In the past, if the Financial Industry Regulatory Authority Inc. requested documents or information unrelated to the securities business, broker-dealers or registered representatives often didn't comply, responding in a way reminiscent of the soup stand owner on “Seinfeld” by stating (or thinking): “No documents for you!”
Finra is out to change that, and broker-dealers and reps need to understand the implications of the regulator's changes.
Due to recent changes to Rule 8210, Finra may now think that it has virtually unlimited authority to request documents and information (including third-party documents), with no provisions for firms or individuals to object formally to the requests. Unlike in court, where a party can “take it to the judge” if a subpoena is overbroad or unwarranted, in Finra-land, the only option is to refuse to produce, be sanctioned for violating Rule 8210 and then appeal to the Securities and Exchange Commission.
The changes to Rule 8210 came about following the 2006 landmark enforcement case against Jay Alan Ochanpaugh, in which Finra's predecessor, NASD, barred a rep for violating the rule because he failed to produce checks written by a church that he founded. NASD argued that he had “possession and control” of the checks because he was the church's president and a signatory of the church's bank account.
NASD then argued that the checks were his “book, records and accounts,” subject to its Rule 8210.
Mr. Ochanpaugh said he wasn't required to produce the checks, because they belonged to a third party — the church — which wasn't a broker-dealer.
The SEC overturned the bar, finding that Rule 8210 had limits. For example, the rule might not apply to third-party documents or documents containing confidential third-party information unrelated to securities transactions, even if the documents were in the possession or control of a broker-dealer or rep.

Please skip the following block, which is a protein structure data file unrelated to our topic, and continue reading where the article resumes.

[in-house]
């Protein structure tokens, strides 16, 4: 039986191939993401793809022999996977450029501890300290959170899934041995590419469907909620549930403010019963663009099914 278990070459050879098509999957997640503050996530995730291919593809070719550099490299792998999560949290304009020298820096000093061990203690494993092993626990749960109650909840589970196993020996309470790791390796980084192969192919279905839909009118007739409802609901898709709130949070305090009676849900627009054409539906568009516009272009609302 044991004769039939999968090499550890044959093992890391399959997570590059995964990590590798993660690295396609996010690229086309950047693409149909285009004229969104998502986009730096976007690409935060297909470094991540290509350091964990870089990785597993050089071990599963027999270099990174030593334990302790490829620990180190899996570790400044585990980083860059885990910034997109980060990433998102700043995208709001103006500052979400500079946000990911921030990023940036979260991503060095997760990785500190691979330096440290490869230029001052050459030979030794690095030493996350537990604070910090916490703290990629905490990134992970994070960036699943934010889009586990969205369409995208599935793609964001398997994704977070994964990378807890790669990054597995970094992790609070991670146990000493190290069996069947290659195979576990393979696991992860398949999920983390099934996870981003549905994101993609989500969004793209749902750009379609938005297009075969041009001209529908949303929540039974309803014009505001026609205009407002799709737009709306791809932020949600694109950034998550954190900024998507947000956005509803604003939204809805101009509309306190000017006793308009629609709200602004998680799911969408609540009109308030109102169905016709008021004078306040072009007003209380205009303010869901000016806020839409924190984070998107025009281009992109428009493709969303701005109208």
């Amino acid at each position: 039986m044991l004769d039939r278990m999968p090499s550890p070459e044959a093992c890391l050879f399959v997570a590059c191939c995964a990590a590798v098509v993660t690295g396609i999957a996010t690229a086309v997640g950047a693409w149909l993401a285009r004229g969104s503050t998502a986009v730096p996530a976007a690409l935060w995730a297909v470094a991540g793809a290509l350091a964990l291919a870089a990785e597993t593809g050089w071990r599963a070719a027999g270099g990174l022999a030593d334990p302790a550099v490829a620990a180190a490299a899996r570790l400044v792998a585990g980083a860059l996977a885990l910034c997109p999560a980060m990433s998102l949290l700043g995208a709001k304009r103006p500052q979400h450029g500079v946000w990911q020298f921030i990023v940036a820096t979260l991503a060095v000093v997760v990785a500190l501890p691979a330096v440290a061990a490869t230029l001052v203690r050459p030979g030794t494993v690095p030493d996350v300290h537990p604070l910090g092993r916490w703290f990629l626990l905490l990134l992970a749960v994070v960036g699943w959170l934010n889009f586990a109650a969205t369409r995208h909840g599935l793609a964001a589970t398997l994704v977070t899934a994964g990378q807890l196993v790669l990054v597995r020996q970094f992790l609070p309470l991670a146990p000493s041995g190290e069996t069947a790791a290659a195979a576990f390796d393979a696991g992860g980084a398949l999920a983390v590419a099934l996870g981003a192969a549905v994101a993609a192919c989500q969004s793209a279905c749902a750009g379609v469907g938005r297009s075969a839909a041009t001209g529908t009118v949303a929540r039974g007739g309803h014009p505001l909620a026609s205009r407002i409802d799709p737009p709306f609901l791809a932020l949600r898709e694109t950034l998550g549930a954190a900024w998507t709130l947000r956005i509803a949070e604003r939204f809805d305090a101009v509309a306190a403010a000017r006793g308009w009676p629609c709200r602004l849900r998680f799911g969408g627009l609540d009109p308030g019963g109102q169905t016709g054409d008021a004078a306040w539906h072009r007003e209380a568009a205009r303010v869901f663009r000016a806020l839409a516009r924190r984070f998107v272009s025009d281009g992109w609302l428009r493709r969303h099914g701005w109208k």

The SEC saw the Ochanpaugh case as an opportunity to order NASD to make a “fuller exploration of the appropriate scope of Rule 8210.”
This led NASD, now Finra, to issue several amendments that went into effect Feb. 25.
Finra now can demand documents in the “possession, custody or control” of a firm or a rep, including documents owned by third parties.
Because the industry was confused and concerned about this authority, Finra published a set of FAQs in May to provide some guidance.
That guidance, unfortunately, didn't alleviate the industry's concerns. For example, it made the unhelpful comment that whether a firm or a person had “control” over a specific document was a “facts and circumstances” determination.
The FAQs did include examples of hypothetical Finra requests. Some were obvious and would have surprised no one under the prior version of the rule. In one hypothetical example, Finra requested books and records from an associated person concerning his insurance business for an investigation of potential undisclosed outside business activities. Finra said that this request was proper because the documents were in the associated person's “possession, custody or control” and were relevant to the inquiry.
What is improper?